This weekend my family spent some time developing our green thumb (to what degree we can) and getting in sync with Mother Nature. We built a wooden garden box, dug around in the old flower beds and planted some flowers. Having grown up in rural Texas, these activities were things that I’ve always taken for granted; but now I’m starting to realize all over again and perhaps in a new way the importance that experiencing our natural world can have.
One of the most exciting things that we did was discovering that our flower bed, which is rich in plant detritus, fertile black soils and covered in mulch is also home to lots of skinny, brown worms. My son Roman is extremely curious about bugs and we try to quench his thirst for bug experiences every time we get the chance. He was amazed by the squirming, squiggly little worms that we found and he wasn’t afraid to touch them. He immediately identified the worms as snakes (everything that resembles the letter “S” is a snake) and he poked a little stick at the worm. My wife and I did our best to explain to our 2 year old boy that worms live in the soil and they like a cool, wet, soil-covered home. We’re never sure how he interprets our explanations, but hopefully he got it.
Earlier in the back yard, another important lesson occurred. We learned about the importance of plants and how they have feelings too. I was in the middle of constructing our wooden garden box, hammering nails and the like when I noticed that Roman was toting around a small green tomato plant that my wife had just picked up at the store, which will presumably be a part of the garden box. He carried it around in the yard for a while. When I went over to talk to him about the plant, he looked at it, considering what I’d said, and then proceeded to toss it on the ground. Now you have to realize that when a 2-year old boy tosses things, they’re not making any sort of statement. They frequently throw anything they can get their hands on, and the only interpretation that I make is that he’s done with whatever he just pitched onto the ground.
But I want my son to fully understand the importance and value of all life. I realize that in life “bad” things happen and not all of the things that exist or the events that occur are considered desirable. But on some level there is a deeper sense of perfection and divinity in everything. So when Roman threw the plant down I immediately picked it up and told him that tossing the plant down on the ground wasn’t good for it and harmed it, especially when some of its soil came loose and fell out of the cardboard pot.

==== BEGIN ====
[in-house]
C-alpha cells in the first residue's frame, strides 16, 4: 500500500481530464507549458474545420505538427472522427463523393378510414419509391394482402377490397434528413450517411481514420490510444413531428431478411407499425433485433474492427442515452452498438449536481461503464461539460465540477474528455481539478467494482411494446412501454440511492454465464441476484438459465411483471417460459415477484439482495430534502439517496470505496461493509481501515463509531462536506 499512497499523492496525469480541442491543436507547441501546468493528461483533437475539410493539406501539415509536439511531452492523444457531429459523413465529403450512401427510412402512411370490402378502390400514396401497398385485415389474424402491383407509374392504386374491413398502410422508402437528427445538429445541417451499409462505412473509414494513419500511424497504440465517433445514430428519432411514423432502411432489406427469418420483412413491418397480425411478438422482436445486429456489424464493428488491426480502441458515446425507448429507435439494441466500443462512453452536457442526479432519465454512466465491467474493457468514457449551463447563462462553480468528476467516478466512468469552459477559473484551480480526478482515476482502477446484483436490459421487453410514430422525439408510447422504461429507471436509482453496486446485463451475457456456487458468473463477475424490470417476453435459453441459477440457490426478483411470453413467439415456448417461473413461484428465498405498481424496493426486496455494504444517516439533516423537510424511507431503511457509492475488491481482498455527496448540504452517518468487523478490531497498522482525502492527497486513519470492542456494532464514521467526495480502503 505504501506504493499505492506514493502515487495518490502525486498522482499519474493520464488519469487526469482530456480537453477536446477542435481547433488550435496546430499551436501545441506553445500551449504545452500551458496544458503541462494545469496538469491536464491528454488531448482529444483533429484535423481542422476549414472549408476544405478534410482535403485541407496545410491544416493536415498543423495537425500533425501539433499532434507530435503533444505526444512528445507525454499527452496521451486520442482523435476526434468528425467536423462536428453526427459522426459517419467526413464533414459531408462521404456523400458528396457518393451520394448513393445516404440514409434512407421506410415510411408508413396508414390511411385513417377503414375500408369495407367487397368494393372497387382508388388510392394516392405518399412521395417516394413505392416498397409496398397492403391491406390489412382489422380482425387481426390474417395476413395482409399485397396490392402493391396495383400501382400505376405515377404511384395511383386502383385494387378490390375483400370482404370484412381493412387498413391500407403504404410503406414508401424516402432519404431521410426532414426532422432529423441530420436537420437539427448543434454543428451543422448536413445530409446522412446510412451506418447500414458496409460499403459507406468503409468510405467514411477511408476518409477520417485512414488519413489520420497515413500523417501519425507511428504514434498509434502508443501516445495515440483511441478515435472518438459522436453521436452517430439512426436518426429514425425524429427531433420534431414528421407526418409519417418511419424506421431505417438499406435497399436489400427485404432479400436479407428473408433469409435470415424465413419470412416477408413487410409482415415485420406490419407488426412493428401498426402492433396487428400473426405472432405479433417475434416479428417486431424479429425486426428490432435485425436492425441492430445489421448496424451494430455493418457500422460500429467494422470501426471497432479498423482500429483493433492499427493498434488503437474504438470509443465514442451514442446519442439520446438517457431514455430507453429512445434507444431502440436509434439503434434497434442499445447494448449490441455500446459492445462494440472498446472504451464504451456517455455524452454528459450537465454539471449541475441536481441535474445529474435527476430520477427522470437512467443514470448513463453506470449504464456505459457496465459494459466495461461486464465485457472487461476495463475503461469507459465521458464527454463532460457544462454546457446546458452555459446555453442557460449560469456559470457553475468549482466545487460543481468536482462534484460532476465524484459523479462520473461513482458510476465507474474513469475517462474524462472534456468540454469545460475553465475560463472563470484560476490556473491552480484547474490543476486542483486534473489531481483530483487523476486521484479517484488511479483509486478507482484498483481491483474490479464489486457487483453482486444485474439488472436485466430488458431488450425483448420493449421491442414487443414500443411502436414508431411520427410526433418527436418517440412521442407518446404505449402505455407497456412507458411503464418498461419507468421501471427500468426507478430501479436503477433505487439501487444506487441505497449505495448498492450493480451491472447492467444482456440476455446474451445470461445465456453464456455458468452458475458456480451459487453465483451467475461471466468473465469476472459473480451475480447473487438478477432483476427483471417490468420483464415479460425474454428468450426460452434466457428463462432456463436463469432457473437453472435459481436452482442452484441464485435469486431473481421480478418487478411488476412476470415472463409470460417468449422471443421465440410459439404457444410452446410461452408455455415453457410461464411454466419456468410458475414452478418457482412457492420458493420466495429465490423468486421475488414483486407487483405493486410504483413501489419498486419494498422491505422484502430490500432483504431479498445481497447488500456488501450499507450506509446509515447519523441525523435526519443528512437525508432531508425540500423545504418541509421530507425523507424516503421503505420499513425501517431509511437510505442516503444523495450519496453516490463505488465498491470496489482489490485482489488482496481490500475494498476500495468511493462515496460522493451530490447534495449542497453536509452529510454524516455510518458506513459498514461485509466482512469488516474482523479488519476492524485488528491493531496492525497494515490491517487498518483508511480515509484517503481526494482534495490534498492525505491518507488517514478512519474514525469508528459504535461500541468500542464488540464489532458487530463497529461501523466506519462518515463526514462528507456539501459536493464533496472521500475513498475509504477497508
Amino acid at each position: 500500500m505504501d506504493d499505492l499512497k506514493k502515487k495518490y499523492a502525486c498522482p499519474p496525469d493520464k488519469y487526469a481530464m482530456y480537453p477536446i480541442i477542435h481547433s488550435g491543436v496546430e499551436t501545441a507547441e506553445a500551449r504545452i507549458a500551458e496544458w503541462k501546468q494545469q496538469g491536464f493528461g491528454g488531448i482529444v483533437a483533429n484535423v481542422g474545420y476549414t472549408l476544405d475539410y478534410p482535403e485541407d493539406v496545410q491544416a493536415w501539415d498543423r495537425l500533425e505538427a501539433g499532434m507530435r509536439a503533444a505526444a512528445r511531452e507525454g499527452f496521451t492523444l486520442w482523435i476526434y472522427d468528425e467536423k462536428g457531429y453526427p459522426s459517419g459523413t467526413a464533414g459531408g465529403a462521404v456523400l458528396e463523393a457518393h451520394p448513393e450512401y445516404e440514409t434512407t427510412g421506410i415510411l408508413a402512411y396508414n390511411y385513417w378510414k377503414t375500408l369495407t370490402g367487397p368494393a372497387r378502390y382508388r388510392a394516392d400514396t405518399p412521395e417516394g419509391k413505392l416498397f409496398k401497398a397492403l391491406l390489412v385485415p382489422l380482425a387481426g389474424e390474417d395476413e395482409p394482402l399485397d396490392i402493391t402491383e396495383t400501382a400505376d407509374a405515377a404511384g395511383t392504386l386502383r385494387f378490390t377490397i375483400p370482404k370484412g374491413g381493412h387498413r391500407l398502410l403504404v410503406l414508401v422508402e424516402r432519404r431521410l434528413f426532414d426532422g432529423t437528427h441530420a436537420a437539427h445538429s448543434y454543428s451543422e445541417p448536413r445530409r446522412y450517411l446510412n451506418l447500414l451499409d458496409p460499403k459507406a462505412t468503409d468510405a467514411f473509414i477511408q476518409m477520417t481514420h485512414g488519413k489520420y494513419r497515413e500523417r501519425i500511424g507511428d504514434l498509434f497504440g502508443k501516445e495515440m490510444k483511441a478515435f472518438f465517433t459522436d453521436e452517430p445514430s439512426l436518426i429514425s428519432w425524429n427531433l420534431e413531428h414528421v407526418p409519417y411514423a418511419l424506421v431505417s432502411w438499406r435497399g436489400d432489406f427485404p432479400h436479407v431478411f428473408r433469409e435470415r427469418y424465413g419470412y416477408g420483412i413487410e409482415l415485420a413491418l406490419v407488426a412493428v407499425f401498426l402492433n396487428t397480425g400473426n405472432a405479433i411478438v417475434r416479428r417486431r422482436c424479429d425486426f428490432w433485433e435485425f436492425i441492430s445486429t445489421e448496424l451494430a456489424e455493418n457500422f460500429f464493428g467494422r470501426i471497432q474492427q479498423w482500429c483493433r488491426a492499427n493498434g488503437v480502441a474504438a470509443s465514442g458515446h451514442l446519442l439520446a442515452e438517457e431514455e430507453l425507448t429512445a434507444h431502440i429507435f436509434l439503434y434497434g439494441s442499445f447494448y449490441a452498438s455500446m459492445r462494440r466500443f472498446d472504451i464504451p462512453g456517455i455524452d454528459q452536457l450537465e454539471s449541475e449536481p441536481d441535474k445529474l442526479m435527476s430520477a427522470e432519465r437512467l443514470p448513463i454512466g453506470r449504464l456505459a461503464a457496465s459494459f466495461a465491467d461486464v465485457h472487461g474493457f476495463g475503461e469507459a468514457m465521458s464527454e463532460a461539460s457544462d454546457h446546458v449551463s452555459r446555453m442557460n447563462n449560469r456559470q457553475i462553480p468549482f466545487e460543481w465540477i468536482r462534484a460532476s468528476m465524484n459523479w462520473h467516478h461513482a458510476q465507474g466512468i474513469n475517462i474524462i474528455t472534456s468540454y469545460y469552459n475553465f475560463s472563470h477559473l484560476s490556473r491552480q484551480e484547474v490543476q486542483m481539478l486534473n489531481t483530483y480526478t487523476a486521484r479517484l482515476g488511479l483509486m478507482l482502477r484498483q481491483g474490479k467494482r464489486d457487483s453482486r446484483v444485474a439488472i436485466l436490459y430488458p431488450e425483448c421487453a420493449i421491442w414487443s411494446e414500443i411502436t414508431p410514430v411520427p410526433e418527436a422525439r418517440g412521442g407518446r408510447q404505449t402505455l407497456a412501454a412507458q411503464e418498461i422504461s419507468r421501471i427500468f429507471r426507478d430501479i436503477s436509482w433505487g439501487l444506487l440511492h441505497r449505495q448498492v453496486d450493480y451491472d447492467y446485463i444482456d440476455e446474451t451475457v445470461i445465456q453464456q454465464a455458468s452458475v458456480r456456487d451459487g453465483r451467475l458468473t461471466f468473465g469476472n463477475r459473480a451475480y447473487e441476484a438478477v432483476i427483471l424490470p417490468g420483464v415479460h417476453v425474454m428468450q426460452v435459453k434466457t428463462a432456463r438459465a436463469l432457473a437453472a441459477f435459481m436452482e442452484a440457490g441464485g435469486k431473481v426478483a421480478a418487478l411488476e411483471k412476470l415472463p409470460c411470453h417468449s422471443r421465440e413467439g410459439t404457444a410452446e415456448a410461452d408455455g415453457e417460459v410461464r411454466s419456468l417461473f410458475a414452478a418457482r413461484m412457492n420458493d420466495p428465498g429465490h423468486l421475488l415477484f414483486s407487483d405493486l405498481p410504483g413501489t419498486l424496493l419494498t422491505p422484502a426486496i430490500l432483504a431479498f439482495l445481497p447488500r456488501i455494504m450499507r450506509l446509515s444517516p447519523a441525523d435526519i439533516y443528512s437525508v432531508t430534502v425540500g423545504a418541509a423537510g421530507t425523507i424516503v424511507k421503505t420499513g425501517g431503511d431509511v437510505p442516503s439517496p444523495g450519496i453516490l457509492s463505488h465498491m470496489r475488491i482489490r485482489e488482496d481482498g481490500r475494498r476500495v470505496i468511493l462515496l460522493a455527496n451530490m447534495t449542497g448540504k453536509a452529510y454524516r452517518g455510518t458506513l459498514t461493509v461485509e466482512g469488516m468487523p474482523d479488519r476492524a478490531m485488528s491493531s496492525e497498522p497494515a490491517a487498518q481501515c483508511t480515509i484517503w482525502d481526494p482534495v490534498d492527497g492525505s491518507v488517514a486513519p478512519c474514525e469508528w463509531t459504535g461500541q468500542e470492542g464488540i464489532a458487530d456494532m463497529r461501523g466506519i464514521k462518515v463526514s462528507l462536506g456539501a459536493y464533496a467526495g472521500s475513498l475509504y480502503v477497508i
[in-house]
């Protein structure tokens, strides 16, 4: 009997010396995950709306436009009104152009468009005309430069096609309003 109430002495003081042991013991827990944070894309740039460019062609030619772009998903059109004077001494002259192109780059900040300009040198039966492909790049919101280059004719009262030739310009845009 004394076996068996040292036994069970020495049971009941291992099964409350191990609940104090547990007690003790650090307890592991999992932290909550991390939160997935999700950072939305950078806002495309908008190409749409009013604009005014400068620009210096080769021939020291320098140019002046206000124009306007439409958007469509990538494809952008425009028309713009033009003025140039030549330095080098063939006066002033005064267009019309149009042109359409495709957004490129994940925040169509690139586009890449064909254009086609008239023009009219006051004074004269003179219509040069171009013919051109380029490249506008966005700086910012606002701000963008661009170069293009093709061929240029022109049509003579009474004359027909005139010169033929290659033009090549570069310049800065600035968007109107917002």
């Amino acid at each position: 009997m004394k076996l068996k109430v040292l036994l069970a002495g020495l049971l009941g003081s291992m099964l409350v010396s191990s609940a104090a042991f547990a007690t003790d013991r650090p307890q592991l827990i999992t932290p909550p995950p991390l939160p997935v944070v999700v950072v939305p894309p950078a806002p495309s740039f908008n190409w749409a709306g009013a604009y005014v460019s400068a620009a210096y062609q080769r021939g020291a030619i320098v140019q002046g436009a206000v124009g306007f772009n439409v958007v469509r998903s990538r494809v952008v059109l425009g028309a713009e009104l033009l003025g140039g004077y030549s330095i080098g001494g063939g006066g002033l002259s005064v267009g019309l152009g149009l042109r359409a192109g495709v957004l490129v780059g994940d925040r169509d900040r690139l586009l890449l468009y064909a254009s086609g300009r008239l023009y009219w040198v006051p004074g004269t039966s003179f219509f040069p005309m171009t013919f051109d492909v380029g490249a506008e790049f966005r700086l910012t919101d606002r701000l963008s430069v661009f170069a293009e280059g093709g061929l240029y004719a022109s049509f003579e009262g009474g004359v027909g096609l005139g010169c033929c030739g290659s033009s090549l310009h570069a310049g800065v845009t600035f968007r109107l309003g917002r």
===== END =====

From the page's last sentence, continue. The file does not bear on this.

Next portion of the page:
Some people might think that this is silly to even discuss and that it makes no difference. And perhaps they are right – but I can’t believe that. I keep thinking that every small lesson like this one needs to be met head on with a great amount of thought, consideration, empathy and understanding. I need to believe that all these little lessons that my son and I will experience together will add up to him having some character and humanity that seems to be lacking more and more every day in our world.
At any rate, we try to have fun and learn something too! We also did some other fun activities outdoors. My wife painted a bird house with really bright colors. It will probably be more for decoration though. The finch family that has made our back porch their home for 2+ years have returned, but they prefer building their own nest of sticks and other debris in the corner of the porch near the ceiling.
And a few days ago we also added a plum tree near our backyard peach tree. I’m hoping we have as much luck with the plum tree as we’ve had with the peach tree. Trees can be finicky about where they live or if they are going to live at all, and to me, they are a test of one’s gardening skills. They require a lot of attention when they’re young, but are really rewarding once they’re bigger. So here’s to peaches, plums and whatever else grows in our not-yet-planted garden…